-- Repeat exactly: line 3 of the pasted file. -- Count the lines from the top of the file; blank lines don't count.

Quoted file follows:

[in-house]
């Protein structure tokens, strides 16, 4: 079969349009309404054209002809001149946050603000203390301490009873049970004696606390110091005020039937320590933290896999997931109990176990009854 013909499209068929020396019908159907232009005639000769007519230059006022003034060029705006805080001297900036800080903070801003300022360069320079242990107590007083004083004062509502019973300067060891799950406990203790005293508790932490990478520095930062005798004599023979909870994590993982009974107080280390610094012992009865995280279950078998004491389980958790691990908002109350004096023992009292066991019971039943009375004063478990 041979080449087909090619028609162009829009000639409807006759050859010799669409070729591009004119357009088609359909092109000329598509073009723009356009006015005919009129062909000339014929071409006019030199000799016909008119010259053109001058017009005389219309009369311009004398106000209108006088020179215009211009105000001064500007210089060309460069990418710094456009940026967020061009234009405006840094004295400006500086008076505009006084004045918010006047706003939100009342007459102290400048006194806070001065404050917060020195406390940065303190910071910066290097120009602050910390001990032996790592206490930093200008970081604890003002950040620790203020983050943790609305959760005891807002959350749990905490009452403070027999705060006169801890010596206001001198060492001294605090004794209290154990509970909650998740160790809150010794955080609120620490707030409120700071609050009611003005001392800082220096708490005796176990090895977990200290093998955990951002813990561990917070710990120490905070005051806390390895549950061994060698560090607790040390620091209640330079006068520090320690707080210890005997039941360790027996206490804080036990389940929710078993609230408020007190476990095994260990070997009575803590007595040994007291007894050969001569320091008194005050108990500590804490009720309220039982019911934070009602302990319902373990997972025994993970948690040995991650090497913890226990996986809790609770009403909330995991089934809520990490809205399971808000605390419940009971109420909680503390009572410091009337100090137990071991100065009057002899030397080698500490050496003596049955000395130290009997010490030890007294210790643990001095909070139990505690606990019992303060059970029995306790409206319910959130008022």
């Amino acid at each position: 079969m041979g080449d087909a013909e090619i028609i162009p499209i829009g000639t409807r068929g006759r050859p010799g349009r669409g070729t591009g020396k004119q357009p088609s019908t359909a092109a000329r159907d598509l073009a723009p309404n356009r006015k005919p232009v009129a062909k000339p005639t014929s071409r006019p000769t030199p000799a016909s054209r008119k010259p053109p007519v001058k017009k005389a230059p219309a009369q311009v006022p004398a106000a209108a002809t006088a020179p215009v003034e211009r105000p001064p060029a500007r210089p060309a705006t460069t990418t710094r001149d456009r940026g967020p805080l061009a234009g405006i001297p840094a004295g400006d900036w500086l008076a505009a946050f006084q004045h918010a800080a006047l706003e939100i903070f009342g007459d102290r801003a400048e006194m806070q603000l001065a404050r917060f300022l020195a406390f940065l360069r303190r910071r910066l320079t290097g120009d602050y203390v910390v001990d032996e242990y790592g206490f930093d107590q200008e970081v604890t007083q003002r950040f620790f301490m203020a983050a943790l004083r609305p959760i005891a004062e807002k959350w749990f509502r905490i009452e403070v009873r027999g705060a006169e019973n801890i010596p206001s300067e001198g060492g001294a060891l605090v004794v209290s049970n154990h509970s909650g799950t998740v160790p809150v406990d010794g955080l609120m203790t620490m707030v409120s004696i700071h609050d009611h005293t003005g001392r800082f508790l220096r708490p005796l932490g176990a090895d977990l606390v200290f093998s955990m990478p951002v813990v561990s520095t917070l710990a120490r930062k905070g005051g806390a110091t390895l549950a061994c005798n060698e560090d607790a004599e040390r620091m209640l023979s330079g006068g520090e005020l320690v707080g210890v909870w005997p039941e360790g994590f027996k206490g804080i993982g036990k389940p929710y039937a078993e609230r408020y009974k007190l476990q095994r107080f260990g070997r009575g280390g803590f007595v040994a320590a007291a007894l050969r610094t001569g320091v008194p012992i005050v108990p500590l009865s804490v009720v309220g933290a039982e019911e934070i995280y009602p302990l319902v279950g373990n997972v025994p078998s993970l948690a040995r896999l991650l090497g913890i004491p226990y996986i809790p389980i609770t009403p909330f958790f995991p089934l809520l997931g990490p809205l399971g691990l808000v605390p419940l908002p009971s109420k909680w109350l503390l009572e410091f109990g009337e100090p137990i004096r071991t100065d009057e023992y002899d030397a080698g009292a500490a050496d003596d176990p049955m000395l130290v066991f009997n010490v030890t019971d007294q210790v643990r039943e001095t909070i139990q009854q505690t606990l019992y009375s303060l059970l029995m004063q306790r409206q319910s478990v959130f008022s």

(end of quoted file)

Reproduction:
């Amino acid at each position: 079969m041979g080449d087909a013909e090619i028609i162009p499209i829009g000639t409807r068929g006759r050859p010799g349009r669409g070729t591009g020396k004119q357009p088609s019908t359909a092109a000329r159907d598509l073009a723009p309404n356009r006015k005919p232009v009129a062909k000339p005639t014929s071409r006019p000769t030199p000799a016909s054209r008119k010259p053109p007519v001058k017009k005389a230059p219309a009369q311009v006022p004398a106000a209108a002809t006088a020179p215009v003034e211009r105000p001064p060029a500007r210089p060309a705006t460069t990418t710094r001149d456009r940026g967020p805080l061009a234009g405006i001297p840094a004295g400006d900036w500086l008076a505009a946050f006084q004045h918010a800080a006047l706003e939100i903070f009342g007459d102290r801003a400048e006194m806070q603000l001065a404050r917060f300022l020195a406390f940065l360069r303190r910071r910066l320079t290097g120009d602050y203390v910390v001990d032996e242990y790592g206490f930093d107590q200008e970081v604890t007083q003002r950040f620790f301490m203020a983050a943790l004083r609305p959760i005891a004062e807002k959350w749990f509502r905490i009452e403070v009873r027999g705060a006169e019973n801890i010596p206001s300067e001198g060492g001294a060891l605090v004794v209290s049970n154990h509970s909650g799950t998740v160790p809150v406990d010794g955080l609120m203790t620490m707030v409120s004696i700071h609050d009611h005293t003005g001392r800082f508790l220096r708490p005796l932490g176990a090895d977990l606390v200290f093998s955990m990478p951002v813990v561990s520095t917070l710990a120490r930062k905070g005051g806390a110091t390895l549950a061994c005798n060698e560090d607790a004599e040390r620091m209640l023979s330079g006068g520090e005020l320690v707080g210890v909870w005997p039941e360790g994590f027996k206490g804080i993982g036990k389940p929710y039937a078993e609230r408020y009974k007190l476990q095994r107080f260990g070997r009575g280390g803590f007595v040994a320590a007291a007894l050969r610094t001569g320091v008194p012992i005050v108990p500590l009865s804490v009720v309220g933290a039982e019911e934070i995280y009602p302990l319902v279950g373990n997972v025994p078998s993970l948690a040995r896999l991650l090497g913890i004491p226990y996986i809790p389980i609770t009403p909330f958790f995991p089934l809520l997931g990490p809205l399971g691990l808000v605390p419940l908002p009971s109420k909680w109350l503390l009572e410091f109990g009337e100090p137990i004096r071991t100065d009057e023992y002899d030397a080698g009292a500490a050496d003596d176990p049955m000395l130290v066991f009997n010490v030890t019971d007294q210790v643990r039943e001095t909070i139990q009854q505690t606990l019992y009375s303060l059970l029995m004063q306790r409206q319910s478990v959130f008022s």